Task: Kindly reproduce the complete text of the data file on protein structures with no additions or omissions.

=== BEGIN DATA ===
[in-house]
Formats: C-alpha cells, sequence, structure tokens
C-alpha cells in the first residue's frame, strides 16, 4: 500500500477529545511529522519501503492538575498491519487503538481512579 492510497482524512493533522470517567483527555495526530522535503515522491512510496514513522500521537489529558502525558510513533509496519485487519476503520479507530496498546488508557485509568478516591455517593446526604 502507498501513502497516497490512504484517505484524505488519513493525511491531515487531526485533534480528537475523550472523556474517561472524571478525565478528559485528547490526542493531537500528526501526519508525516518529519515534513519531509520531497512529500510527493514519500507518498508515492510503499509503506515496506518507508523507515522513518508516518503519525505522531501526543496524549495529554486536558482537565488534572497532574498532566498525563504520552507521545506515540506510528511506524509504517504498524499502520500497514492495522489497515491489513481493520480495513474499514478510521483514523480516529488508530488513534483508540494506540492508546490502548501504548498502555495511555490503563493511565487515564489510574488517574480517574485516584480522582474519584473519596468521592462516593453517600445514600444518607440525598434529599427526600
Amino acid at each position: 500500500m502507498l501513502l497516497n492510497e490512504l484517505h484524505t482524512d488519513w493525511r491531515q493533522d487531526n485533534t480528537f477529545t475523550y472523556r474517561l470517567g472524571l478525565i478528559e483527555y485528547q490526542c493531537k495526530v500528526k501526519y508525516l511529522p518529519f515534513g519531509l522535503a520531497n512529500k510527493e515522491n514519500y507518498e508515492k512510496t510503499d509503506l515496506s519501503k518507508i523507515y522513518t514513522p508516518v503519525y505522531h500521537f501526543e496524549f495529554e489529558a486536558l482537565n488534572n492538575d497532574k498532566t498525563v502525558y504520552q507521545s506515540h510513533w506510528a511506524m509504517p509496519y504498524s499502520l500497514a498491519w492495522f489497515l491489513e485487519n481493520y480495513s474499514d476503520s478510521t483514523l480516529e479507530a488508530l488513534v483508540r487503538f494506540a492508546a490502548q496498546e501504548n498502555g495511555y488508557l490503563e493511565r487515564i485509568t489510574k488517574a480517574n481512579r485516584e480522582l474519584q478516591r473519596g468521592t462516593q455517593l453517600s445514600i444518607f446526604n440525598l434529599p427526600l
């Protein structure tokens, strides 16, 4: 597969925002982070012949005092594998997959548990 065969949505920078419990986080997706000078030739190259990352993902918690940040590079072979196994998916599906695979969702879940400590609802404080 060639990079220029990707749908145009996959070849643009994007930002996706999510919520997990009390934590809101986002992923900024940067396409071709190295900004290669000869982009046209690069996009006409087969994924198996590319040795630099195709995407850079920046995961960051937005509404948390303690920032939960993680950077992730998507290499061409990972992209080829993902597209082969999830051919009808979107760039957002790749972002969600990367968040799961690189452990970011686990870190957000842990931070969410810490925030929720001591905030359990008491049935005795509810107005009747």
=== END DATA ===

[in-house]
Formats: C-alpha cells, sequence, structure tokens
C-alpha cells in the first residue's frame, strides 16, 4: 500500500477529545511529522519501503492538575498491519487503538481512579 492510497482524512493533522470517567483527555495526530522535503515522491512510496514513522500521537489529558502525558510513533509496519485487519476503520479507530496498546488508557485509568478516591455517593446526604 502507498501513502497516497490512504484517505484524505488519513493525511491531515487531526485533534480528537475523550472523556474517561472524571478525565478528559485528547490526542493531537500528526501526519508525516518529519515534513519531509520531497512529500510527493514519500507518498508515492510503499509503506515496506518507508523507515522513518508516518503519525505522531501526543496524549495529554486536558482537565488534572497532574498532566498525563504520552507521545506515540506510528511506524509504517504498524499502520500497514492495522489497515491489513481493520480495513474499514478510521483514523480516529488508530488513534483508540494506540492508546490502548501504548498502555495511555490503563493511565487515564489510574488517574480517574485516584480522582474519584473519596468521592462516593453517600445514600444518607440525598434529599427526600
Amino acid at each position: 500500500m502507498l501513502l497516497n492510497e490512504l484517505h484524505t482524512d488519513w493525511r491531515q493533522d487531526n485533534t480528537f477529545t475523550y472523556r474517561l470517567g472524571l478525565i478528559e483527555y485528547q490526542c493531537k495526530v500528526k501526519y508525516l511529522p518529519f515534513g519531509l522535503a520531497n512529500k510527493e515522491n514519500y507518498e508515492k512510496t510503499d509503506l515496506s519501503k518507508i523507515y522513518t514513522p508516518v503519525y505522531h500521537f501526543e496524549f495529554e489529558a486536558l482537565n488534572n492538575d497532574k498532566t498525563v502525558y504520552q507521545s506515540h510513533w506510528a511506524m509504517p509496519y504498524s499502520l500497514a498491519w492495522f489497515l491489513e485487519n481493520y480495513s474499514d476503520s478510521t483514523l480516529e479507530a488508530l488513534v483508540r487503538f494506540a492508546a490502548q496498546e501504548n498502555g495511555y488508557l490503563e493511565r487515564i485509568t489510574k488517574a480517574n481512579r485516584e480522582l474519584q478516591r473519596g468521592t462516593q455517593l453517600s445514600i444518607f446526604n440525598l434529599p427526600l
């Protein structure tokens, strides 16, 4: 597969925002982070012949005092594998997959548990 065969949505920078419990986080997706000078030739190259990352993902918690940040590079072979196994998916599906695979969702879940400590609802404080 060639990079220029990707749908145009996959070849643009994007930002996706999510919520997990009390934590809101986002992923900024940067396409071709190295900004290669000869982009046209690069996009006409087969994924198996590319040795630099195709995407850079920046995961960051937005509404948390303690920032939960993680950077992730998507290499061409990972992209080829993902597209082969999830051919009808979107760039957002790749972002969600990367968040799961690189452990970011686990870190957000842990931070969410810490925030929720001591905030359990008491049935005795509810107005009747």